STARS seeks to change the way that these markets work, so that smallholders can be included in the benefits of economic growth and development. The STARS country teams do this by strengthening both the financial and private sector in a way that creates large-scale and lasting benefits for the poor.

Access to Finance

Credit product design
21 tailor-made credit products were developed, tested and rolled out within 20 MFIs in four countries. These products have been used by more than 338,000 actors (of which 184,000 are female) in the eight selected value chains, as well as others.

MFI management of agri-finance products
MFIs have been equipped to design and manage agri-finance products and their risks using tools such as the Agriculture Credit Assessment Tool (A-CAT) and by setting up risk management committees within their institutions. (Example in Burkina Faso: Managing financial risks key in unlocking farmer investments)

Value-chain orientation
MFI loan officers have been trained to increase their knowledge on agricultural value chains. In Ethiopia for example, STARS partnered with six MFIs to develop more knowledge on how the barley value chain works, and how to best adapt loans to the needs of farmers. (Blog: Malt barley farmers access inputs through the farm service center)

Attracting investment
STARS supported all 20 MFIs to attract more funding through business plan development, international brokering and business to business sessions.

To date, over USD $60 million was disbursed to almost 338,000 agri-clients in four countries. The average loan size was USD $178 per farmer.

Value Chain Development

Business models for service providers
STARS developed and tested new business models for fee-based services to farmers within the cooperatives working in the eight value chains. In Rwanda for example, 1,250 farmers received technical training and spraying services in exchange for a small fee. (Blog: How to scale fee-based services within producer organizations in Rwanda)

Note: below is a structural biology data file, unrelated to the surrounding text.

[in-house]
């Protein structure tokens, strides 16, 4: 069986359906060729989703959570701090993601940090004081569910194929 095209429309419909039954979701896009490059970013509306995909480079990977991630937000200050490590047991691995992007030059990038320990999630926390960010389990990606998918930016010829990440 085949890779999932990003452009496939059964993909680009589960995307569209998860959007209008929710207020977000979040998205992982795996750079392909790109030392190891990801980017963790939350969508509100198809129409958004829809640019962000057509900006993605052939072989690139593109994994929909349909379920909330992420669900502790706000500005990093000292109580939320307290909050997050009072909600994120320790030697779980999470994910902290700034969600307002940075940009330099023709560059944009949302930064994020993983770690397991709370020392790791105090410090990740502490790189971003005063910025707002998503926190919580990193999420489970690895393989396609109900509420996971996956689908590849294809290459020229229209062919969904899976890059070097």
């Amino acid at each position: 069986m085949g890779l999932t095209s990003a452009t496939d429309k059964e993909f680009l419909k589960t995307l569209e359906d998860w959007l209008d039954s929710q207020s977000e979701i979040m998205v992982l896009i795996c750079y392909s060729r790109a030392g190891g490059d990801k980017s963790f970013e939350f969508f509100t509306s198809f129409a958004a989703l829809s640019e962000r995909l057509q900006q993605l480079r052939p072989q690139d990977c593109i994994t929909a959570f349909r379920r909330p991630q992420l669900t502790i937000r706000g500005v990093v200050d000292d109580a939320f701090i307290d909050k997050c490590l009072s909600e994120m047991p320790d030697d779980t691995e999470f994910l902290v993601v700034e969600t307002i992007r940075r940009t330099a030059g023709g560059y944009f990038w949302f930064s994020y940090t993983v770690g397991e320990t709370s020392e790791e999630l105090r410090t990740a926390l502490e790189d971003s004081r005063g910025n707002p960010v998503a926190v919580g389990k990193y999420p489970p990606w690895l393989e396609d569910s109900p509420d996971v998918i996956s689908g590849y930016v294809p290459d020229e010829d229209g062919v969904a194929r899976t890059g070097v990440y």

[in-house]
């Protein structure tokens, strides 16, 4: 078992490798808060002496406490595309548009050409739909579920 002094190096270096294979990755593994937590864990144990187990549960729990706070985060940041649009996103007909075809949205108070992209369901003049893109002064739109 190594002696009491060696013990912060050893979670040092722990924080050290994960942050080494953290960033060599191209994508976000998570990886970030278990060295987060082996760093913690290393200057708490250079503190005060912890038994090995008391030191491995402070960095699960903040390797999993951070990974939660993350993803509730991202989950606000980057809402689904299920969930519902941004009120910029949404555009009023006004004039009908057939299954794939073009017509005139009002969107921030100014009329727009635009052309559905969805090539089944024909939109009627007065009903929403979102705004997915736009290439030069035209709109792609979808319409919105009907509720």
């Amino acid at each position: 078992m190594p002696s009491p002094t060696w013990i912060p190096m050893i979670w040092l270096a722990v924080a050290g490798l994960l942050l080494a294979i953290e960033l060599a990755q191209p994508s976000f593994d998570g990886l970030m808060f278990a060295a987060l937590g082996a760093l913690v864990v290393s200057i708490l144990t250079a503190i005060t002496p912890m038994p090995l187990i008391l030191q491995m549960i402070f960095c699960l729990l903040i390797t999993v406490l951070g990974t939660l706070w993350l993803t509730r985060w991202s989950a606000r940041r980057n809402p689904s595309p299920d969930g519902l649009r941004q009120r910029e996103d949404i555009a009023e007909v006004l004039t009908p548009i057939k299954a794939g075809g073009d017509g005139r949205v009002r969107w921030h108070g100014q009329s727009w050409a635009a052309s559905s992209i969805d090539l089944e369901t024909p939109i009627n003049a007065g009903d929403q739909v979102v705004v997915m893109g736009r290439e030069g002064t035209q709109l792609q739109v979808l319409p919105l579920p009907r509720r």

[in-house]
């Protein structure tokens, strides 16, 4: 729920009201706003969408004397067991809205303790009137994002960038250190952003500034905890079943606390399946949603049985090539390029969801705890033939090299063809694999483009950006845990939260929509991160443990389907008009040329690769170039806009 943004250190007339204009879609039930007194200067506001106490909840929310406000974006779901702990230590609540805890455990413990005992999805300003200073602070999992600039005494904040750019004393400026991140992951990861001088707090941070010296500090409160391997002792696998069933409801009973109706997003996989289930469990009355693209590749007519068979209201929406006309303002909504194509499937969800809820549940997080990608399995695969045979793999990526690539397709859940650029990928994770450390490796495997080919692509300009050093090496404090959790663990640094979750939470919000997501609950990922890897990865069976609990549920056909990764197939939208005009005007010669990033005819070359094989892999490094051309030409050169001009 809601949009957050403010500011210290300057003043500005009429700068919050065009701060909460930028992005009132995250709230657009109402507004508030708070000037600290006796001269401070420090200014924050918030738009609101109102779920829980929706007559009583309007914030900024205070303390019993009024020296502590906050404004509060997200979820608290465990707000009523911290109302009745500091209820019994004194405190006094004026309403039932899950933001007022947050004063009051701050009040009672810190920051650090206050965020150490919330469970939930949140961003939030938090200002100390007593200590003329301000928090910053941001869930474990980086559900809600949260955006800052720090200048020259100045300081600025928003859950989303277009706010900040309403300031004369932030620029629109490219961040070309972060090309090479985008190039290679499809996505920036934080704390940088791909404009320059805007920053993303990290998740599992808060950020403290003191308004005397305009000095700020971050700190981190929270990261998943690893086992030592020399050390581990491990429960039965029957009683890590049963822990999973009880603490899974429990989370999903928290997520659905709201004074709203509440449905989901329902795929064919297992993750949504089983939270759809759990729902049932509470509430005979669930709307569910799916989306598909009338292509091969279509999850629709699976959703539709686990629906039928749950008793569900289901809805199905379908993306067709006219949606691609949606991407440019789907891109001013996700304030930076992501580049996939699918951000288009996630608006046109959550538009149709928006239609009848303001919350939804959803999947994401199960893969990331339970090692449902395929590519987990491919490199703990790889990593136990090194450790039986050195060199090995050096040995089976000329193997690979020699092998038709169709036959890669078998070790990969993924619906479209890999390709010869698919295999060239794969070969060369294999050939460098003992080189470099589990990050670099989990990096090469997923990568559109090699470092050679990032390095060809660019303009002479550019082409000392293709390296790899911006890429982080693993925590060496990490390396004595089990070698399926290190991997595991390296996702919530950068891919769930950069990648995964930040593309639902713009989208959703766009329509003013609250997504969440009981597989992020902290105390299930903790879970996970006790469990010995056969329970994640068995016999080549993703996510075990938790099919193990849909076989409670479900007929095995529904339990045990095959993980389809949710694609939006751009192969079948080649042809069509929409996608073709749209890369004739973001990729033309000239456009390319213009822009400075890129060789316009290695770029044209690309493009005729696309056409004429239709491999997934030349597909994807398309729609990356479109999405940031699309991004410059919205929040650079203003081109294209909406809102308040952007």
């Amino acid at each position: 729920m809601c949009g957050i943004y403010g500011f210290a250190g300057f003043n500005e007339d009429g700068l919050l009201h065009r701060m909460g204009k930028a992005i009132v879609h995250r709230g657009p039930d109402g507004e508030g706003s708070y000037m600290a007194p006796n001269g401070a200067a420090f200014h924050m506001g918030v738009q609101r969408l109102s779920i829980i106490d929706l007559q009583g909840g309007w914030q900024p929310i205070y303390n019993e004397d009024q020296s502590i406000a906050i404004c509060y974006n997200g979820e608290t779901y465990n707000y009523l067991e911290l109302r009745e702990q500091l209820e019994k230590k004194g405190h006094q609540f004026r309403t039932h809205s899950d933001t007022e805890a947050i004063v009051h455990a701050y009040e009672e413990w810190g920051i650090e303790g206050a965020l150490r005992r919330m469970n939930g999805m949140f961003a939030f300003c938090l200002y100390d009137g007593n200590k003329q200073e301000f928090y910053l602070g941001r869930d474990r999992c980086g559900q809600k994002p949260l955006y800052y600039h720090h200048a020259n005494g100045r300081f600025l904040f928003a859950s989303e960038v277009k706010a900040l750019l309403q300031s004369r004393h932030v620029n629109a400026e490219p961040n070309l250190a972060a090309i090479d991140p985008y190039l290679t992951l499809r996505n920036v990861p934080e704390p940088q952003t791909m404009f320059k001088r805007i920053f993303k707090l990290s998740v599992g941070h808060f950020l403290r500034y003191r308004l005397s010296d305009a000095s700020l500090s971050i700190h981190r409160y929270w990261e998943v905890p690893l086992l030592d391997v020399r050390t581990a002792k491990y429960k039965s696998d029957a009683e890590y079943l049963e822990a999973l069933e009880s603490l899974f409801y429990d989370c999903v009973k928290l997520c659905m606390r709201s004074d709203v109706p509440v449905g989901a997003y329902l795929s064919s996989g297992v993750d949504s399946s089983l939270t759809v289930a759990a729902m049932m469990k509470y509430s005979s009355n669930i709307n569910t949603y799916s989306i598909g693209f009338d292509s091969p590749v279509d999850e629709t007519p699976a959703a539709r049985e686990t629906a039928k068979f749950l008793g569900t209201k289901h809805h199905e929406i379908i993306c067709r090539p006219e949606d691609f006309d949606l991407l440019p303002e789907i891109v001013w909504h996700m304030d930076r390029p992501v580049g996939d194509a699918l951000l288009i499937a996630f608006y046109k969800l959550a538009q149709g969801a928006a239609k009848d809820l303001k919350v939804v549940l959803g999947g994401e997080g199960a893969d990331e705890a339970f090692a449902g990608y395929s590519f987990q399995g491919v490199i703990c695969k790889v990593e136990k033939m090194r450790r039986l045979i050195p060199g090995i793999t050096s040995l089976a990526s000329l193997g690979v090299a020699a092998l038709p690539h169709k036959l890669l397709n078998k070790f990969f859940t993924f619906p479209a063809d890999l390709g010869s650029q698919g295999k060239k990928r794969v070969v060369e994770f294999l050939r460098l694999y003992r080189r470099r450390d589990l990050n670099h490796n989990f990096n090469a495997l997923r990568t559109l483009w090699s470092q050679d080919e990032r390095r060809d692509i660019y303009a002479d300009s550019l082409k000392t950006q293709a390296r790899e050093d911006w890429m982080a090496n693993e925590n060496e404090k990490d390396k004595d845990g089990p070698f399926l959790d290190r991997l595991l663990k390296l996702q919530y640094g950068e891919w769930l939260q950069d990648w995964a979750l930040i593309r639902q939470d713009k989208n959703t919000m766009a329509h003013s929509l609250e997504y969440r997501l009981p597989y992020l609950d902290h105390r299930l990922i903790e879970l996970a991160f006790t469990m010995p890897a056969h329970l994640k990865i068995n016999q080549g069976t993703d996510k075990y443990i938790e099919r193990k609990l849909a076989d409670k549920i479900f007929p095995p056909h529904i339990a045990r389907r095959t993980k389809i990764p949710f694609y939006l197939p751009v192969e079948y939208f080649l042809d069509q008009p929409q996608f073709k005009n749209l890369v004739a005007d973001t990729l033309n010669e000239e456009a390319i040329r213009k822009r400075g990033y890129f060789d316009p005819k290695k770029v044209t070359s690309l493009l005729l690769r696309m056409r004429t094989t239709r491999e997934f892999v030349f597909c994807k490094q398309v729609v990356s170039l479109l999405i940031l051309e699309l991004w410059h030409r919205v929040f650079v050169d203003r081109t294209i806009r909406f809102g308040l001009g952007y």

Improving input suppliers’ offer
STARS worked with input providers to adapt their supply packages to farmers' needs and embed advice in their product delivery. In Senegal for example, STARS linked input suppliers with onion producers through Farmer Field Schools. In this was suppliers boosted their sales and farmers doubled their yields as a result of the high-quality inputs and agricultural best practices. (Blog: Boosting the onion value chain in Senegal)

Capacity of producer organisations
STARS supported all 65 cooperatives to professionalise their services by providing them with business skills and strategic management training such as bookkeeping and budgeting and planning. STARS also supported them to develop business models to diversify their income. In Burkina Faso, for example, STARS supported an all-women shea cooperative to develop a business plan for a soap making facility. (Blog: Shea producers in Burkina Faso develop new business plans)

Farmer training
STARS provided agricultural best practice training on the selected crops in the eight value chains to over 62,000 farmers in the four countries.

Notable results (systemic change, poverty impact)

To date, over USD $20 million has been disbursed to almost 120,000 farmers in four countries, benefitting 720,000 household members. The average loan size was USD $165 per farmer.